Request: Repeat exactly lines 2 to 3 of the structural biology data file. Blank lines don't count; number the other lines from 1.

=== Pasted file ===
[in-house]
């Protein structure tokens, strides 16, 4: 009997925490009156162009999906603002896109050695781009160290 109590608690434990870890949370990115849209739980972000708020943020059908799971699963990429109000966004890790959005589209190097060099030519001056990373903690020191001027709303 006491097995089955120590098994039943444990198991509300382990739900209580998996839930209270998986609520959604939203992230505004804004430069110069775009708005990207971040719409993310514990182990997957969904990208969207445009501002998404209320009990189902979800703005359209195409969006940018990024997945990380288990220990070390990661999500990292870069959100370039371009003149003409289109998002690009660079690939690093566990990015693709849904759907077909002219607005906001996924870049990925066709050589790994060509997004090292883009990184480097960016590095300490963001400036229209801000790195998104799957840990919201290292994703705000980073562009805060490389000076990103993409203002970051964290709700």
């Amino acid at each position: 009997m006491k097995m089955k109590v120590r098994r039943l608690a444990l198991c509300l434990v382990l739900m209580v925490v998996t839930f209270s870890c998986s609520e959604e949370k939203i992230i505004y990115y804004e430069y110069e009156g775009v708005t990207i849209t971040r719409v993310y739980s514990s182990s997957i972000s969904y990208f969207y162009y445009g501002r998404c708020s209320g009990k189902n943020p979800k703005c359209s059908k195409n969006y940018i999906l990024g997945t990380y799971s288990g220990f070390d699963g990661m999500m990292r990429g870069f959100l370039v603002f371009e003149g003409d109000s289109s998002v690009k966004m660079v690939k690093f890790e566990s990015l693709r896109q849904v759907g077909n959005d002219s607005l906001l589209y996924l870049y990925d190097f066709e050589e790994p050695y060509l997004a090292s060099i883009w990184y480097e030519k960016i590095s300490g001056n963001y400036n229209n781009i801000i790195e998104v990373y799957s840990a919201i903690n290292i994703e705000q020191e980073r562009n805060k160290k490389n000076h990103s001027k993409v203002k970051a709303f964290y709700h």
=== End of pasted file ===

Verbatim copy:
């Protein structure tokens, strides 16, 4: 009997925490009156162009999906603002896109050695781009160290 109590608690434990870890949370990115849209739980972000708020943020059908799971699963990429109000966004890790959005589209190097060099030519001056990373903690020191001027709303 006491097995089955120590098994039943444990198991509300382990739900209580998996839930209270998986609520959604939203992230505004804004430069110069775009708005990207971040719409993310514990182990997957969904990208969207445009501002998404209320009990189902979800703005359209195409969006940018990024997945990380288990220990070390990661999500990292870069959100370039371009003149003409289109998002690009660079690939690093566990990015693709849904759907077909002219607005906001996924870049990925066709050589790994060509997004090292883009990184480097960016590095300490963001400036229209801000790195998104799957840990919201290292994703705000980073562009805060490389000076990103993409203002970051964290709700």
């Amino acid at each position: 009997m006491k097995m089955k109590v120590r098994r039943l608690a444990l198991c509300l434990v382990l739900m209580v925490v998996t839930f209270s870890c998986s609520e959604e949370k939203i992230i505004y990115y804004e430069y110069e009156g775009v708005t990207i849209t971040r719409v993310y739980s514990s182990s997957i972000s969904y990208f969207y162009y445009g501002r998404c708020s209320g009990k189902n943020p979800k703005c359209s059908k195409n969006y940018i999906l990024g997945t990380y799971s288990g220990f070390d699963g990661m999500m990292r990429g870069f959100l370039v603002f371009e003149g003409d109000s289109s998002v690009k966004m660079v690939k690093f890790e566990s990015l693709r896109q849904v759907g077909n959005d002219s607005l906001l589209y996924l870049y990925d190097f066709e050589e790994p050695y060509l997004a090292s060099i883009w990184y480097e030519k960016i590095s300490g001056n963001y400036n229209n781009i801000i790195e998104v990373y799957s840990a919201i903690n290292i994703e705000q020191e980073r562009n805060k160290k490389n000076h990103s001027k993409v203002k970051a709303f964290y709700h």